manage and interact with his workforce. As a result, he lacked the trust and rapport that
has been deemed necessary to delegate authority (Yukl & Fu, 1999).

As an MBA student, Dick had experienced difficulties with accounting. When he

became the plant manager in Modrow, he learned the importance of the accounting
department due to the constant pressure he was under to reduce expenditures. During his
first few months in Modrow, costs had soared without an end in sight (Buller & Schuler,
2003). On account of the modernization, short-term losses were to be expected (Buller &
Schuler, 2003). Head offices acknowledgement of this loss would partially and
temporarily absolve Dick from accountability even though he still felt pressure. The
following year, managers worked with their supervisors and accountants on the next
years budget. (Buller & Schuler, 2003). Dick recognized the importance of working on
costing procedures. However, without the support and knowledge of his former
controller, he preoccupied himself with tasks of low importance (Buller & Schuler, 2003).
In this moment Dick should have asked for assistance but he did not. Dick was afraid to
delegate. He was also fearful of trying to understand what needed to be delegated. One
day, he overheard two accountants talking about him:

For a guy whos a vice-president, he sure spends a lot of time breathing down our
necks. Why doesnt he simply tell us the kind of systems he would like to try, and
let us do the experimenting and work out the budget? (Buller & Schuler, 2003,

Dick wanted to be in control of the entire process, but he lacked the know-how and
confidence to direct his accountants. Once Dick had absorbed that conversation, he spent
less time in the accounting department and became less directive (Buller & Schuler,

Most micromanagers are insecure and controlling. Typically they do not trust the
performance of their subordinates (White, 2010). Like many micromanagers, Dick was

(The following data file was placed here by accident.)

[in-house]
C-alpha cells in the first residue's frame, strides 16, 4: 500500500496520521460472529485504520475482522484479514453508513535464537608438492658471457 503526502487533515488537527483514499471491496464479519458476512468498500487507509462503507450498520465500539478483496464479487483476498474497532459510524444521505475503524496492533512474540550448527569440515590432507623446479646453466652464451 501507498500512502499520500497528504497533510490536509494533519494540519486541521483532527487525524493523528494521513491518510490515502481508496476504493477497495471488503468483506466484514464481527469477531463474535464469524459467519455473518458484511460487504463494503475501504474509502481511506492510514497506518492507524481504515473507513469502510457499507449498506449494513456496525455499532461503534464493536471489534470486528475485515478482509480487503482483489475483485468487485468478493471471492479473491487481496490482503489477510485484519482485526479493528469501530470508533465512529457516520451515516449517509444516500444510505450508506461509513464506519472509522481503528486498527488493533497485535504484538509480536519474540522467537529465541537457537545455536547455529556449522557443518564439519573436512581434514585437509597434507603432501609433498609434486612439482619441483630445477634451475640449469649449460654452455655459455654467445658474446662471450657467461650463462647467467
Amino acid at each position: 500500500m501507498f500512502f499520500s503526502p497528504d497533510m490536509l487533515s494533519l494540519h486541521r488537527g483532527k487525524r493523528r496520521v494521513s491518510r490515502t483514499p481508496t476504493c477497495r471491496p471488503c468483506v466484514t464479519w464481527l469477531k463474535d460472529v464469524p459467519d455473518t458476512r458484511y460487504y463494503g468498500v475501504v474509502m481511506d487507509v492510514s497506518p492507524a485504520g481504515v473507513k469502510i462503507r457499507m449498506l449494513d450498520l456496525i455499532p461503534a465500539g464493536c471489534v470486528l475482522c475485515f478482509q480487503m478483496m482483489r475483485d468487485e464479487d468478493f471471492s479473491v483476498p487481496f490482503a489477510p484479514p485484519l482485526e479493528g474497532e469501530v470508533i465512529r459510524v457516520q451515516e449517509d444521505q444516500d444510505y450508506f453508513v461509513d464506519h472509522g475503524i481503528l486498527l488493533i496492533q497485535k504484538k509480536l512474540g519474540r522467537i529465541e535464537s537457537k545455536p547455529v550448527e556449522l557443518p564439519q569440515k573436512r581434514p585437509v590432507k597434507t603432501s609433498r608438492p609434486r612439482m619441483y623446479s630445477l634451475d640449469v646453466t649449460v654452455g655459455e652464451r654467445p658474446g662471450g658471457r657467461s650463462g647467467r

uncertain and doubtful of himself (White, 2010). He realized that he was clueless,
insecure, and afraid of being found out. In his previous managerial positions (with the
exception of the Birmingham plant), Dick was not directly responsible for overseeing the
accounting activities. In Birmingham, he relied heavily on his controller. The controller
has an intuitive understanding of accounting issues and is directly in charge of the
accounting function (Vafeas, 2009). Their responsibilities include: financial accounting
and reporting, costing and budgeting, accounting information systems and taxes (Vafeas,
2009). In Modrow, Dick lacked the knowledge and support that was necessary to make
sense of the accounting documents.

To be an effective manager, one must delegate. Since Dick had difficulties

understanding accounting, he was unable to delegate to his team. His managerial
judgment had been clouded by his strong sense of pride and his desire to control. In the
interest of the company, Dick should have gotten help, but he was afraid to acknowledge
that the president may have been right; he was not ready for a managerial position. For
many years, Dick was aware of his weaknesses in human relations and accounting, but he

had not made any serious efforts to improve. In previous positions, he could have learned
from others or gotten formal training. Most good managers surround themselves with a
strong team. Team members are supposed to compliment one another. As a manager,
Dick had demonstrated poor people skills and had failed to develop any working
relationships. The sole exception had been his Birmingham controller. If it had not been
for the controller, Dicks weaknesses in accounting would have been exposed. In
hindsight, Dick should have recognized the importance of his controller and brought him
to Modrow.


Culture is one of the most powerful and stable forces that operates within an
organization (Schein, 1996). It is the social glue that helps to maintain order and regulate
the lives of its members (Cartwright & Cooper, 2003). Organizational culture is made up
of symbols, values, ideologies and assumptions that guide the behaviors of individuals
and businesses (Cartwright & Cooper, 2003; Schein, 1996). When culture is threatened or
disturbed, it has a tendency to permeate the minds of its members (Cartwright & Cooper,
2003). Carver (1980) found that persuasive communication that is pushy or coercive can
be threatening to individuals. When workers feel that their personal freedoms are
threatened by people, rules, or regulations, it can arouse an outlook that contradicts the
original intent (Carver, 1980).

Prior to Dicks arrival in Modrow, the plant had undergone a modernization. This
transformation had an adverse effect on morale and threatened existing work practices.
When Dick passed through the plants trim shop, he discovered a more efficient way of
disposing waste. Dick suggested this method to an employee and was told, Weve never
done it that way, sir. (Buller & Schuler, 2003, p.13). He questioned his foreman about
the existing disposal process and the foreman said, Weve always done it that way
(Buller & Schuler, 2003, p.14). Unsatisfied by these responses, Dick offered a visual